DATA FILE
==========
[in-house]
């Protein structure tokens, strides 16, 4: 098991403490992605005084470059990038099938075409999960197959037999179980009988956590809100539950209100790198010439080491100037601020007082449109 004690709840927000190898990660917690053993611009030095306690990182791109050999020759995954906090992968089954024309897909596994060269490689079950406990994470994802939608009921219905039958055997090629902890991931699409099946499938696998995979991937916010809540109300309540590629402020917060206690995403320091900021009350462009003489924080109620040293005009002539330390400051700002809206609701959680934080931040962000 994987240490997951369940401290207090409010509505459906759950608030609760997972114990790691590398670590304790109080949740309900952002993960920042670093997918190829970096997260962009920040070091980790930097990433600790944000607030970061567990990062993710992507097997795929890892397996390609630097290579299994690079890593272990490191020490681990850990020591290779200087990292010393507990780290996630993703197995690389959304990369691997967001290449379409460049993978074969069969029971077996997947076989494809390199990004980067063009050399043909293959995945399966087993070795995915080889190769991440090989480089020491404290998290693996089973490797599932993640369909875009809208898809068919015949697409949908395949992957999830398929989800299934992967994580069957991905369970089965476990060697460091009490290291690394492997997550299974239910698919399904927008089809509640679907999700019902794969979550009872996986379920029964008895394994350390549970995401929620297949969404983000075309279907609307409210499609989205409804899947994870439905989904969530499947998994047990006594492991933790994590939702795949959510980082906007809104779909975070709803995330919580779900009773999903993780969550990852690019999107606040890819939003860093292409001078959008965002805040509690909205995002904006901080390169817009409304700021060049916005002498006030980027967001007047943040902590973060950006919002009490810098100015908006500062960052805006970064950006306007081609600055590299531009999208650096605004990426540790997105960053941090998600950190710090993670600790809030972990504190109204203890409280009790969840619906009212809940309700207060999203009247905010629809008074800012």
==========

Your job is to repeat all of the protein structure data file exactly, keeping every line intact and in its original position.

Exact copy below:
[in-house]
């Protein structure tokens, strides 16, 4: 098991403490992605005084470059990038099938075409999960197959037999179980009988956590809100539950209100790198010439080491100037601020007082449109 004690709840927000190898990660917690053993611009030095306690990182791109050999020759995954906090992968089954024309897909596994060269490689079950406990994470994802939608009921219905039958055997090629902890991931699409099946499938696998995979991937916010809540109300309540590629402020917060206690995403320091900021009350462009003489924080109620040293005009002539330390400051700002809206609701959680934080931040962000 994987240490997951369940401290207090409010509505459906759950608030609760997972114990790691590398670590304790109080949740309900952002993960920042670093997918190829970096997260962009920040070091980790930097990433600790944000607030970061567990990062993710992507097997795929890892397996390609630097290579299994690079890593272990490191020490681990850990020591290779200087990292010393507990780290996630993703197995690389959304990369691997967001290449379409460049993978074969069969029971077996997947076989494809390199990004980067063009050399043909293959995945399966087993070795995915080889190769991440090989480089020491404290998290693996089973490797599932993640369909875009809208898809068919015949697409949908395949992957999830398929989800299934992967994580069957991905369970089965476990060697460091009490290291690394492997997550299974239910698919399904927008089809509640679907999700019902794969979550009872996986379920029964008895394994350390549970995401929620297949969404983000075309279907609307409210499609989205409804899947994870439905989904969530499947998994047990006594492991933790994590939702795949959510980082906007809104779909975070709803995330919580779900009773999903993780969550990852690019999107606040890819939003860093292409001078959008965002805040509690909205995002904006901080390169817009409304700021060049916005002498006030980027967001007047943040902590973060950006919002009490810098100015908006500062960052805006970064950006306007081609600055590299531009999208650096605004990426540790997105960053941090998600950190710090993670600790809030972990504190109204203890409280009790969840619906009212809940309700207060999203009247905010629809008074800012």